What are carbohydrates?

Carbohydrate: Carbohydrates are a form of macronutrient that chemically consist of carbon, hydrogen and oxygen. Essentially, carbohydrates represent sugar which the body can digest and then use for energy. They include the sugars, starches, and fibers of fruit, grains, vegetables and dairy. Carbohydrates are important because they can be quickly turned into energy and can fuel work such as working muscle during exercise.
Carbohydrate exist in simple and complex forms. Simple carbs consist of one or two sugars (e.g. fructose – fruit sugar; one sugar called monosaccharide and two sugars called disaccharide) and because of their simplicity in structure, they are absorbed more quickly into your blood stream.
Refined carbohydrates are an example of simple carbs except, due to their processed nature, they lack vitamins, minerals and fibers which raw fruit retains. Examples of refined carbohydrates are found in candy, soda, white bread, pasta; anything with high fructose corn syrup, etc. Since these carbs lack complex nutrients such as fiber, they are quickly absorbed and rapidly increase your blood sugar. Long term consumption of these simple carbs can result in numerous metabolic complications including but not limited to: weight gain, fatty liver, increased blood sugar, lethargy, heart disease, etc.
Complex carbohydrates contain 3 or more sugars and are found in more starchy food sources like beans, nuts, corn, sweet potatoes, whole grain bread, etc. Due to fiber and mineral content these carbs are digested more slowly and therefore do not rapidly spike blood sugar but rather offer a more sustained longer-term source of energy.
U.S. Dietary Guidelines suggest that daily nutrient intake of carbohydrates should consist of 45 to 65 percent of total calories such that if you consume 2,500 calories per day you would take in 1125-1625 calories derived from carbohydrates or approximately 281grams to 406 grams of carbohydrate (4 calories per gram of carbohydrate). For more detailed info go here: http://www.ift.org/knowledge-center/focus-areas/food-health-and-nutrition/dietary-guidelines.aspx
What about low carbohydrate diets? When you consume carbohydrate your blood level of sugar increases and this is sensed by your pancreas. As a response, the pancreas then secretes insulin into your blood which signals to important tissues such as skeletal muscle and fat to go ahead and take up the sugar and use it for energy thereby lowering your blood level of sugar. However, often times chronic and excessive intake of carbohydrates (particularly simple and refined carbohydrates) over-stress the ability of the pancreas to produce and secrete insulin. As a consequence, insulin loses the ability to cause sugar uptake into tissues. This results in chronically high levels of blood sugar and can lead to a host of metabolic issues e.g. diabetes, fatty liver disease. A way to try to counter this problem, as well as potentially lose weight, is to adopt a low-carbohydrate diet where generally 20-60 grams of carbohydrate are consumed daily. Bear in mind, this is not an easy eating change to make and people often encounter headaches, some weakness, and can feel emotional due to the low levels of sugar intake. To counter these, individuals should focus on increase intake of lean protein (chicken, lean beef, fish) as well as healthy fats (nuts, avocado, coconut oil) to help with feeling full. For more detailed info go here: https://www.mayoclinic.org/healthy-lifestyle/weight-loss/in-depth/low-carb-diet/art-20045831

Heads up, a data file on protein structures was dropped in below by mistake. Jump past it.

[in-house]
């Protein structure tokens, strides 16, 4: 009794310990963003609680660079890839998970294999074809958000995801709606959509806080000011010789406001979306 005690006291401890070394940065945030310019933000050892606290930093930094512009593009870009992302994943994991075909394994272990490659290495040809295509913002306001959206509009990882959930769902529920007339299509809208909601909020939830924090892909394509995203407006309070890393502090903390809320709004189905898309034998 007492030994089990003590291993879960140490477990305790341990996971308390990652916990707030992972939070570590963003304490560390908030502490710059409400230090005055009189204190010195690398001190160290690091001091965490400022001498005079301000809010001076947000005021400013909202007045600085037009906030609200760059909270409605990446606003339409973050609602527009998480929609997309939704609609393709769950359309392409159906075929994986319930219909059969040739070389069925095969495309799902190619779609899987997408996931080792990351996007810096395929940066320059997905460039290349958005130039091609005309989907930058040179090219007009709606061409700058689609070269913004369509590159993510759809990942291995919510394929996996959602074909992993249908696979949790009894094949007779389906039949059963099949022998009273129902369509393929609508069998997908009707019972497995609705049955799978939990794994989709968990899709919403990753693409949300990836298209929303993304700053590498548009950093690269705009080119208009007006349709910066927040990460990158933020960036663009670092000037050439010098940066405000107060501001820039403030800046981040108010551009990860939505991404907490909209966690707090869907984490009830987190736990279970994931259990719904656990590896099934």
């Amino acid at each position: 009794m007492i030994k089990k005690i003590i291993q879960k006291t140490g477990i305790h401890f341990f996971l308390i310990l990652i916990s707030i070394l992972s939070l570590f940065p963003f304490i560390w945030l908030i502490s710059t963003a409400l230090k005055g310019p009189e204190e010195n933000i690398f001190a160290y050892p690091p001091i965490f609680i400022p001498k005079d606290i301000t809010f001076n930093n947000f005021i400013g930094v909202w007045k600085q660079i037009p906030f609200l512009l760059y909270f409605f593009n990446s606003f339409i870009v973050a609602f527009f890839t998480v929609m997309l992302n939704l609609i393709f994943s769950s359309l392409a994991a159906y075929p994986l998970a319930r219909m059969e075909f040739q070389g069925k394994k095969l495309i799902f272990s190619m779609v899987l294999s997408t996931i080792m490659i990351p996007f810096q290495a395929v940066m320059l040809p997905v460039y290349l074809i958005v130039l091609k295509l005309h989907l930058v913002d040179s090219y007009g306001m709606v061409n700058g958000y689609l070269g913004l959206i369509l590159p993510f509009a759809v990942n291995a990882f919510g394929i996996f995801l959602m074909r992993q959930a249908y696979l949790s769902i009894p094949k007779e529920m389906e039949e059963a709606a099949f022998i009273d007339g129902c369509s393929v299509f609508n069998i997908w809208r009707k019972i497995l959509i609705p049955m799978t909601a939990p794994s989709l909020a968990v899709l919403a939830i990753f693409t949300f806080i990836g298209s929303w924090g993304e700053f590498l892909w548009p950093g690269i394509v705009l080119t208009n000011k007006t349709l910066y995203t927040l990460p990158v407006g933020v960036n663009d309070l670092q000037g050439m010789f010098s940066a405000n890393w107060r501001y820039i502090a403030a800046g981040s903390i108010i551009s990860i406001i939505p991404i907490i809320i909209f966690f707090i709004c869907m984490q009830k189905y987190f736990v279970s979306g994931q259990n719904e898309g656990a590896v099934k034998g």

From a personal experience, I adopted a low carbohydrate diet about 8 months after I began CrossFitting. For me, it was really difficult at first not consuming some of my go to carbs like bread and especially cereal! Over time, I began to really increase my protein intake and also began consuming more protein and fats in the form of eggs and nut butter and the “sugar crashes” subsided. I didn’t really count calories of grams of carbs, I just focused on staying away from processed high carbohydrate items and focused again on the protein side of things. In doing so, I did drop between 5-8 pounds (bear in mind carbs have high water content which can result in weight gain or loss) but I really noticed a change in my body composition whereby my body fat percentage dropped a few points.
Want to check out more on carbs and movement? Check out this CrossFit resource:
https://journal.crossfit.com/article/nutrition-saline

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